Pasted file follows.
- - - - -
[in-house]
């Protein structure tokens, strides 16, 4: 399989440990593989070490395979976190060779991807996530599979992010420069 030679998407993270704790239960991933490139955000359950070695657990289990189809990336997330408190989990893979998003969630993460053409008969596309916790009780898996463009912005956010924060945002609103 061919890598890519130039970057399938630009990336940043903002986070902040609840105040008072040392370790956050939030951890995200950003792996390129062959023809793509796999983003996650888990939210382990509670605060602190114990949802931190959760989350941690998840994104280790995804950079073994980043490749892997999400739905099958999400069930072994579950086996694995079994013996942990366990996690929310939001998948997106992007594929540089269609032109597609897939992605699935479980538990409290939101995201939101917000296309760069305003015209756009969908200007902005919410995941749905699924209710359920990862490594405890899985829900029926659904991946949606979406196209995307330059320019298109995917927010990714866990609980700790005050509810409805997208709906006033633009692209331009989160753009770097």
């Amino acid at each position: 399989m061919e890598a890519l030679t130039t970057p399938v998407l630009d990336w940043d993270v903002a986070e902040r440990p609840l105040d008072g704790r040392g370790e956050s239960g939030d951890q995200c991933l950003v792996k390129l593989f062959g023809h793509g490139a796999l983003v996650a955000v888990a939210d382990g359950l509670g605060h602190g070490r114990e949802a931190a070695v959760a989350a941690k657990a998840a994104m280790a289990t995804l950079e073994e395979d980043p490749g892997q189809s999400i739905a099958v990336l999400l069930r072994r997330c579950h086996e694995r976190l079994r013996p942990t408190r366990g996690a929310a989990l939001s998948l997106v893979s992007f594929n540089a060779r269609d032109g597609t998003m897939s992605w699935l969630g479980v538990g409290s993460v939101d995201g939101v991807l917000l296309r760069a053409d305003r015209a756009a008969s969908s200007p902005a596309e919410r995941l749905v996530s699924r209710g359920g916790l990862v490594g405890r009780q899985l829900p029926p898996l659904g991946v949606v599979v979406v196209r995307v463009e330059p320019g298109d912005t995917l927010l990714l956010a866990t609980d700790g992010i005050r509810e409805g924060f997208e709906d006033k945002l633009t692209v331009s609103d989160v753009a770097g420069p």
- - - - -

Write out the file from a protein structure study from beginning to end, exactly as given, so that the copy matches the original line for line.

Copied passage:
[in-house]
């Protein structure tokens, strides 16, 4: 399989440990593989070490395979976190060779991807996530599979992010420069 030679998407993270704790239960991933490139955000359950070695657990289990189809990336997330408190989990893979998003969630993460053409008969596309916790009780898996463009912005956010924060945002609103 061919890598890519130039970057399938630009990336940043903002986070902040609840105040008072040392370790956050939030951890995200950003792996390129062959023809793509796999983003996650888990939210382990509670605060602190114990949802931190959760989350941690998840994104280790995804950079073994980043490749892997999400739905099958999400069930072994579950086996694995079994013996942990366990996690929310939001998948997106992007594929540089269609032109597609897939992605699935479980538990409290939101995201939101917000296309760069305003015209756009969908200007902005919410995941749905699924209710359920990862490594405890899985829900029926659904991946949606979406196209995307330059320019298109995917927010990714866990609980700790005050509810409805997208709906006033633009692209331009989160753009770097």
């Amino acid at each position: 399989m061919e890598a890519l030679t130039t970057p399938v998407l630009d990336w940043d993270v903002a986070e902040r440990p609840l105040d008072g704790r040392g370790e956050s239960g939030d951890q995200c991933l950003v792996k390129l593989f062959g023809h793509g490139a796999l983003v996650a955000v888990a939210d382990g359950l509670g605060h602190g070490r114990e949802a931190a070695v959760a989350a941690k657990a998840a994104m280790a289990t995804l950079e073994e395979d980043p490749g892997q189809s999400i739905a099958v990336l999400l069930r072994r997330c579950h086996e694995r976190l079994r013996p942990t408190r366990g996690a929310a989990l939001s998948l997106v893979s992007f594929n540089a060779r269609d032109g597609t998003m897939s992605w699935l969630g479980v538990g409290s993460v939101d995201g939101v991807l917000l296309r760069a053409d305003r015209a756009a008969s969908s200007p902005a596309e919410r995941l749905v996530s699924r209710g359920g916790l990862v490594g405890r009780q899985l829900p029926p898996l659904g991946v949606v599979v979406v196209r995307v463009e330059p320019g298109d912005t995917l927010l990714l956010a866990t609980d700790g992010i005050r509810e409805g924060f997208e709906d006033k945002l633009t692209v331009s609103d989160v753009a770097g420069p």